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Ryan Cochrane of Canada celebrates after coming first and winning the gold medal in the men's K2 kayak double 200m race at the Pan American Games in Guadalajara October 29, 2011. (DESMOND BOYLAN/REUTERS)
Ryan Cochrane of Canada celebrates after coming first and winning the gold medal in the men's K2 kayak double 200m race at the Pan American Games in Guadalajara October 29, 2011. (DESMOND BOYLAN/REUTERS)

Sean Gordon

Canadian paddlers put world on notice Add to ...

Sometimes you wake up and just know it’s going to be a good day.

That’s certainly how Halifax-born kayaker Mark de Jonge felt Sunday morning as he prepared for a pivotal race-off in the 200-metre sprint at the national Olympic trials at Bassin Olympique here.

But world-record good?

De Jonge paddled the distance in 33.804 seconds – more than 0.17 seconds quicker than the fastest time recorded in competition – to earn his first Canadian Olympic team jacket at 28.

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He even managed to surprise himself while doing it.

“I felt good . . . but I never expected it would 33.8 fast, I didn’t even know that was possible,” joked de Jonge, who put his day job as a civil engineer on hold to take one last shot at making the Summer Games.

Because de Jonge’s time was clocked at a national trials rather than an international event, it won’t eclipse the 20-year-old official record, but as a team executive put it: “I guarantee there are people in Europe who sat up when they saw that time.”

De Jonge placed sixth at the last world championship – earning a quota spot for Canada in London – and was third at Eton Dorney, the Olympic venue, in a test event last fall.

Dreams of a gold medal suddenly seem more attainable.

It’s been a heady few days for de Jonge, who missed the World Cup season because of a broken finger (suffered at the hands of a dropped 80-pound dumbbell)and hasn’t been tested against the world’s best since last fall.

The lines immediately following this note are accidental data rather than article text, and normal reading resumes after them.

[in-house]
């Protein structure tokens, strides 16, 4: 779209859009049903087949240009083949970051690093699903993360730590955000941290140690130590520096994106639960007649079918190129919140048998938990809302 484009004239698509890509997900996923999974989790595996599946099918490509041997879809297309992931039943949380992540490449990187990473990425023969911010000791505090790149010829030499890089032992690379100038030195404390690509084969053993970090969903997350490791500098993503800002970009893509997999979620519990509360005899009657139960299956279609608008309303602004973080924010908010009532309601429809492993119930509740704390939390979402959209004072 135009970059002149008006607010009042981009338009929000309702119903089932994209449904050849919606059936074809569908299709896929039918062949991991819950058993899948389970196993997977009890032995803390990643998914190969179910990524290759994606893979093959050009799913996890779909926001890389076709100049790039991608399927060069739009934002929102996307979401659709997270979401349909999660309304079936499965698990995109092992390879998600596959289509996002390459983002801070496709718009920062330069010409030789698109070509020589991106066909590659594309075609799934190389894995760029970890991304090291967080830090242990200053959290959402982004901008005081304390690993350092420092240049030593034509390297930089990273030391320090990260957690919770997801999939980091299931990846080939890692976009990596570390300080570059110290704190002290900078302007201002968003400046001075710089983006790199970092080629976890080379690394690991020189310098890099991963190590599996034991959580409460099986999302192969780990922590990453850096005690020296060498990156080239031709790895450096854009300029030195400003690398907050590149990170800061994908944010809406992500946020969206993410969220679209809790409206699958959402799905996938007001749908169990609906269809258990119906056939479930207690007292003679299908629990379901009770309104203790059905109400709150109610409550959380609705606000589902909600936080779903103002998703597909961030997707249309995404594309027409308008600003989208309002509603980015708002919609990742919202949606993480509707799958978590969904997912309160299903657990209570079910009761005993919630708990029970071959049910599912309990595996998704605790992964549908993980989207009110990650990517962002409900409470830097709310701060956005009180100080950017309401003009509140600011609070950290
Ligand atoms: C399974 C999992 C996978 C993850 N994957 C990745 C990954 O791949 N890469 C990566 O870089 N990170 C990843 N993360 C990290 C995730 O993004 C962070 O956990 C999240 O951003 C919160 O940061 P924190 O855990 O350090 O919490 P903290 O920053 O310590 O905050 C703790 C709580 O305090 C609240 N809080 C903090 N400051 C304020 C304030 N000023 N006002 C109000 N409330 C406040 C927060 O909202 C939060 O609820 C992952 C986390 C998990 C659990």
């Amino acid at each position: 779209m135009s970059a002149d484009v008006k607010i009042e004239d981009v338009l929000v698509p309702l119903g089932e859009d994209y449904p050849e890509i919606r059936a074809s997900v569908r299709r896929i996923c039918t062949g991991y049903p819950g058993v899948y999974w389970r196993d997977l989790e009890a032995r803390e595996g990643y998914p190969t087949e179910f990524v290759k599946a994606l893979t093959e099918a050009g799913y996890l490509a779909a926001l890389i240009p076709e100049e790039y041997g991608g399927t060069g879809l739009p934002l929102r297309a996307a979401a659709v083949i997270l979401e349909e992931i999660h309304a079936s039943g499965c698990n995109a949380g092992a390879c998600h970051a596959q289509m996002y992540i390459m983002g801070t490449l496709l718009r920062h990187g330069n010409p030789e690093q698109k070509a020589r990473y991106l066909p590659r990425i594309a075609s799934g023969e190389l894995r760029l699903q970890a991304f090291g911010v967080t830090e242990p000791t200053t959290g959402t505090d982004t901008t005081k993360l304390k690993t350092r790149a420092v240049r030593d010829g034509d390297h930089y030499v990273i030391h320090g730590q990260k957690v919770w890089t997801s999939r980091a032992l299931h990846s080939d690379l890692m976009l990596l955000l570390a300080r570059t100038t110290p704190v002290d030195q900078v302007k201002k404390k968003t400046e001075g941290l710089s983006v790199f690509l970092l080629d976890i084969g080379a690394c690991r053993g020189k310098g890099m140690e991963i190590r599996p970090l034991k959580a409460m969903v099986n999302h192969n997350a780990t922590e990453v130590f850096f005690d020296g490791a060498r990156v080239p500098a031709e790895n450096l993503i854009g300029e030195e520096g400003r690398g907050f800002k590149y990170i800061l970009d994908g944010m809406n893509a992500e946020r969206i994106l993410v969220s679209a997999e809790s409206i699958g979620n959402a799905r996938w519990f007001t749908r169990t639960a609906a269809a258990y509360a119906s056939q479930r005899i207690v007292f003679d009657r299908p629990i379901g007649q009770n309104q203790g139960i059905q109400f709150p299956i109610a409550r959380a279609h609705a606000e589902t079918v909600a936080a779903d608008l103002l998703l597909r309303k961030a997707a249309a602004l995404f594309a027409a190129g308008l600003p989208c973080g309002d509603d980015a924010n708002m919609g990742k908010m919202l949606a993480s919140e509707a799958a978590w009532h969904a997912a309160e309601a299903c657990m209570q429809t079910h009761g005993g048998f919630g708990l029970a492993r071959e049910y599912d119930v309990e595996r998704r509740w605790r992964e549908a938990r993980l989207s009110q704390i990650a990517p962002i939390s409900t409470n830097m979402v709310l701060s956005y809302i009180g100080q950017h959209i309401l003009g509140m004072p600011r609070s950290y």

“I had a lot of pressure from that and having a good performance under pressure means a lot going into the Olympics. Maybe that pressure will have been more than the Olympics itself, it’s a confidence booster for sure,” de Jonge said at the team unveiling Monday.

Sprint kayak coach Fred Jobin, who works with de Jonge and with kayak-doubles (K-2) 200-metre pair Hugues Fournel and Ryan Cochrane – the distance is making its debut at this Games – was bullish about his charges and their chance of success in London.

“If they put together their best race, everything becomes possible,” he said, adding he was stunned by de Jonge’s “crazy” time.

The 2012 edition of the flat-water kayak and canoe team is a pared-down version of the squad that Canada sent to Beijing in 2008, but what it lacks in numbers – there are no kayak-quadruples (K-4) entries this year) – it makes up in quality.

The headliners are former Olympic champion Adam van Koeverden of Oakville, Ont., and his childhood pal Mark Oldershaw, a third-generation Olympian from Burlington, Ont., who stands a strong chance of winning his clan’s first medal.

Van Koeverden is a gold medal contender in the kayak-singles (K-1) 1,000-metre race. Oldershaw will race in the canoe-singles (C-1) 1,000 metres. He won a World Cup race at the distance earlier this season.

Fournel, of Montreal, and Windsor, N.S., product Cochrane (not to be confused with the Canadian swimmer of the same name) are also confident of a good showing – they placed fourth at Eton Dorney last September.

Cochrane, a 28-year-old who like his old friend de Jonge has finally made the Olympics after twice falling just short, quipped, “We’re a little older than we thought we’d be, but hey, we’re going.”

Women’s K-1 competitor Émilie Fournel, older sister of Hugues, is paddling at two distances in her second Olympics.

Sprint canoe specialist Jason McCombs, a Dartmouth, N.S., native who at 19 is the baby of the outfit, will compete in the C-1 200 metres.

National team leader Mark Granger said the expectation is all seven Canadian entrants will post top-six finishes, and that the team wants to bring back at least two medals.

Were de Jonge to capture a third, he laughed, “It would be bigger than winning the Stanley Cup.”

 

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